Hamstrung by BS Yeddyurappa's obsession with toppling govt, Karnataka BJP faces uphill battle in LS polls
Ever since suffering the humiliation of being a ‘three-day chief minister’ after the May 2018 Assembly elections threw up a hung verdict, BS Yeddyurappa has been trying desperately to engineer defections from the Congress to regain power
For the BJP, 2019 Lok Sabha polls is like none before
BJP will have to deal with a formidable combination
BJP will be hard pressed to retain three Bengaluru city seats
The Bharatiya Janata Party (BJP) usually begins its preparations for general elections six months in advance, but Karnataka BJP chief BS Yeddyurappa has been so obsessed with toppling the coalition government and becoming chief minister again, that with less than two months to go for Lok Sabha polls, the BJP’s campaign in the state is yet to take off.
Ever since suffering the humiliation of being a three-day chief minister after the May 2018 Assembly elections threw up a hung verdict, Yeddyurappa has been trying desperately to engineer defections from the Congress to regain power. He could never mobilise around 12 to 13 MLAs required to bring down the Congress-JD(S) coalition and during the Budget Session last fortnight had to eat a humble pie as Chief Minister HD Kumaraswamy produced an audio tape purportedly of Yeddyurappa offering Rs 25 crore — or Rs 10 crore as mentioned elsewhere in the conversation — to an MLA for switching sides. Yeddyurappa has been silenced, for the time being, with a police case of ‘attempted bribery’. It remains to be seen what impact the whole episode will have on the upcoming Lok Sabha elections.
Yeddyurappa again embarrassed his party by claiming that the air strikes on Pakistan will “help BJP win 22 seats in Karnataka” and received a severe reprimand from BJP chief Amit Shah. Yeddyurappa, the Lingayat strongman, was largely responsible for bringing the BJP to power in Karnataka for the first time in 2008, but since then, his erratic and unpredictable behaviour, coupled with corruption charges against him when he was chief minister, have resulted in diminishing returns for the BJP. But not having a leader of comparable stature — and given his track record of volatility when replaced — the BJP has been forced to face another election under his leadership.
For the BJP, 2019 Lok Sabha polls is like none before, as it will have to take on the combined might of the Congress and the JD(S). As evident from the results of three by-elections to Ballary, Mandya and Shivamogga just six months ago, the BJP will have to deal with a formidable combination. In 2014, the BJP bagged 17 out of 28 seats: ten of them by a margin of more than one lakh votes with Yeddyurappa leading the pack, winning Shivamogga by more than a margin of 3.3 lakh votes. And the Congress won three out of nine seats by a margin of less than 10,000 votes because of the three-way fight between the BJP, the Congress and the JD(S).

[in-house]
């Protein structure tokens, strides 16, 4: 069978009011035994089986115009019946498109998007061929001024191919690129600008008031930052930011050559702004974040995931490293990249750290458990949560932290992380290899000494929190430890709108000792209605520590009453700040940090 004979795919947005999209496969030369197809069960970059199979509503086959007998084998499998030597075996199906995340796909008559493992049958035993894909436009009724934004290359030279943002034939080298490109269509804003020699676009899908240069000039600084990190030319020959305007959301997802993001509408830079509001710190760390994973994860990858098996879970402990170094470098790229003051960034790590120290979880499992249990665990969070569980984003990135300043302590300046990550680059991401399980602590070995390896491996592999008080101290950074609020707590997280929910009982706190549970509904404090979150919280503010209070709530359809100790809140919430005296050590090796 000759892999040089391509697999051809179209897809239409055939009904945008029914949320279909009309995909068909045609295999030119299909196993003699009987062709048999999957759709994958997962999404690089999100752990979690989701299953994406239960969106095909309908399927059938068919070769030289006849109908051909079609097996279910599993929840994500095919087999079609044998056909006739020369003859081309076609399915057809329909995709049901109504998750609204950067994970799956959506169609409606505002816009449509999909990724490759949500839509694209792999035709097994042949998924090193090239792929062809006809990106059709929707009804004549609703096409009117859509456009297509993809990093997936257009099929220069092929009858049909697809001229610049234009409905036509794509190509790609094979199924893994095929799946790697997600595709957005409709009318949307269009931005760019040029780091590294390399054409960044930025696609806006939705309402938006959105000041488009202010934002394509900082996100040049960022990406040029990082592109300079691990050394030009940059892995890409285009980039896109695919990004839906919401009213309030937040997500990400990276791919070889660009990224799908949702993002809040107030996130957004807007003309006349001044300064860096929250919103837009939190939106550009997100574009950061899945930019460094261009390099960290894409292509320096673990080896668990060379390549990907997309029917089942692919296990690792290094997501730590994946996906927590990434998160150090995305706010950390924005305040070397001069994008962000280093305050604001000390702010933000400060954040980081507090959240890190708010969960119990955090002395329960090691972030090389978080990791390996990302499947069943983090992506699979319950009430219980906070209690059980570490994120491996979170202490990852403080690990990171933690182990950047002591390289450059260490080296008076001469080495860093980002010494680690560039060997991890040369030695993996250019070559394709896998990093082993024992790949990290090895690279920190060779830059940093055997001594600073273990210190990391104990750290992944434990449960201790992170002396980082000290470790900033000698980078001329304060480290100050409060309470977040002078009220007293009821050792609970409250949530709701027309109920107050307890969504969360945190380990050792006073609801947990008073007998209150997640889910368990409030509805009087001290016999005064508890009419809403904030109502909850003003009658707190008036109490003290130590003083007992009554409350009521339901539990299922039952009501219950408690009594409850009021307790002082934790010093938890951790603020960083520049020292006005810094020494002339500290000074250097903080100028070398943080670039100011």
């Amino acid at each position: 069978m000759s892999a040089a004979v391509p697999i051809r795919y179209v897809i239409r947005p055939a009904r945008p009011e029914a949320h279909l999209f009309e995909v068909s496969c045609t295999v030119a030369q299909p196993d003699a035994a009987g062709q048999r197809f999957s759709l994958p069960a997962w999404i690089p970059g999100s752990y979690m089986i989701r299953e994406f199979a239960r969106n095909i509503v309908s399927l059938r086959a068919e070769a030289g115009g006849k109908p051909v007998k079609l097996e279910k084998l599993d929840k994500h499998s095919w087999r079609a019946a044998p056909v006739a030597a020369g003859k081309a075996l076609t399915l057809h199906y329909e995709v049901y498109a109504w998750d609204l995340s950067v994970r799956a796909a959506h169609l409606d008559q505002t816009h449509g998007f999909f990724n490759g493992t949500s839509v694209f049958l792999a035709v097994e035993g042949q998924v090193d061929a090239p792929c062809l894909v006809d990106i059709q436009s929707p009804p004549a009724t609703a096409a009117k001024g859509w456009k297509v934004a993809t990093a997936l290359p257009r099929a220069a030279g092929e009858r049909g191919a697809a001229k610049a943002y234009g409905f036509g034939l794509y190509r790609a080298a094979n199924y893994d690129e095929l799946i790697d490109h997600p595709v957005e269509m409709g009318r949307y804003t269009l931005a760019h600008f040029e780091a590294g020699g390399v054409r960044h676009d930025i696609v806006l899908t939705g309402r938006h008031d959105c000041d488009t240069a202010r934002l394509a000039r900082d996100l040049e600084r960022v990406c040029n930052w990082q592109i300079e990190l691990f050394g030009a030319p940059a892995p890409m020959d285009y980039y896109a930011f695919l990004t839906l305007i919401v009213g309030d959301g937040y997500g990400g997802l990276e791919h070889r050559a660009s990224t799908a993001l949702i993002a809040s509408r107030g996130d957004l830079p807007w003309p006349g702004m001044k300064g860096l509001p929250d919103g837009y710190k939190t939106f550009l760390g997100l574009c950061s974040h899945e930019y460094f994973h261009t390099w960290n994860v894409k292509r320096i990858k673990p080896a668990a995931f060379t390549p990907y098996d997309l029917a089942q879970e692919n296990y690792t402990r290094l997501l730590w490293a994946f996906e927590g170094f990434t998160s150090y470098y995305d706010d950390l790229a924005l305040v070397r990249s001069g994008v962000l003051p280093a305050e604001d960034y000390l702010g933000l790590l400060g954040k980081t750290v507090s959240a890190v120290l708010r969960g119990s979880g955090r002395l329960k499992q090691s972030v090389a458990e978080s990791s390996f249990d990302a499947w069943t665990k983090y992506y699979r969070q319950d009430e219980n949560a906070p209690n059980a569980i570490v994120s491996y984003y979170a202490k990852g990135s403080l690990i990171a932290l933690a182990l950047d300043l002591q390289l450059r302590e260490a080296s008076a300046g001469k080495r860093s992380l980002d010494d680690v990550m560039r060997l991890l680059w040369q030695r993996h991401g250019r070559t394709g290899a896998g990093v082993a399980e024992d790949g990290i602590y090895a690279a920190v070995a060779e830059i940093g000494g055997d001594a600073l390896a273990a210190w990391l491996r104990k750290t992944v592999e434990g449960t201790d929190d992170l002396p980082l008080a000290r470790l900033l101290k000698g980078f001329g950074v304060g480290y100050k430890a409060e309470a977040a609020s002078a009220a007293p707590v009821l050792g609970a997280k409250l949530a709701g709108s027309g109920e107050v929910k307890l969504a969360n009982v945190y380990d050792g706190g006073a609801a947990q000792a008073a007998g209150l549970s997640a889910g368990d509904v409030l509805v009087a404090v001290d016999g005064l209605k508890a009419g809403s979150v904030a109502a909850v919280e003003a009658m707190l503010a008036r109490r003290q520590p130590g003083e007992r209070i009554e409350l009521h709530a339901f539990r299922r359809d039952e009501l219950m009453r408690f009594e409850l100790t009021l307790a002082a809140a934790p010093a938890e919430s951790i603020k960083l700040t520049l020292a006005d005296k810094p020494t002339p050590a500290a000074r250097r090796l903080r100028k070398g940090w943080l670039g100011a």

This scenario is likely to alter substantially when Congress and the JD(S) put up a common candidate against the BJP. In the recent by-elections, Yeddyurappa’s son BY Raghavendra’s victory margin came down to 60,000 votes and Congress snatched the Ballary seat earlier held by BJP by a stunning 2.3 lakh votes. In the May 2018 Assembly elections, Congress and JD(S) polled a combined 53 percent votes compared to 41 percent of the BJP. The two coalition partners were cock-a-hoop not long ago that they would sweep as many as 24 seats in the Lok Sabha elections.
But parliamentary polls are entirely different from Assembly elections and the results do not necessarily follow simple arithmetic. Besides, the tension that has crept into seat-sharing between Congress and JD(S) is likely to spill over into campaigning by party workers, leading to some unexpected results. The BJP has its own share of problems in candidate selection: Some MPs are seen as laggards or facing anti-incumbency. In the old Mysuru area especially, which accounts for 12 seats, BJP will be hard pressed to retain three Bengaluru city seats and one Mysuru seat in a one-on-one contest.
In Bengaluru South, which has traditionally voted for the BJP, Ananthkumar’s absence — who passed away two months ago — will be sorely felt, as he had won six consecutive terms. His wife Tejaswini, who has been successfully running a midday meal scheme for 2.5 lakh schoolchildren, is likely to contest with BJP, while Congress is trying to persuade Sumalatha Ambareesh to stand for election here rather than Mandya.
Union minister Sadananda Gowda who won from Bengaluru North, may face a formidable challenge from HD Deve Gowda, who is pitching himself as a prime ministerial candidate. PC Mohan may have a tough time against Rizwan Arshad of the Congress in Bengaluru Central, which has five MLAs out of eight Assembly segments.
In the coastal and north Karnataka areas, BJP may have it relatively easy. The overall result from Karnataka will depend to a large extent on how the Modi charisma works as ultimately, he is the real vote-catcher for the party.
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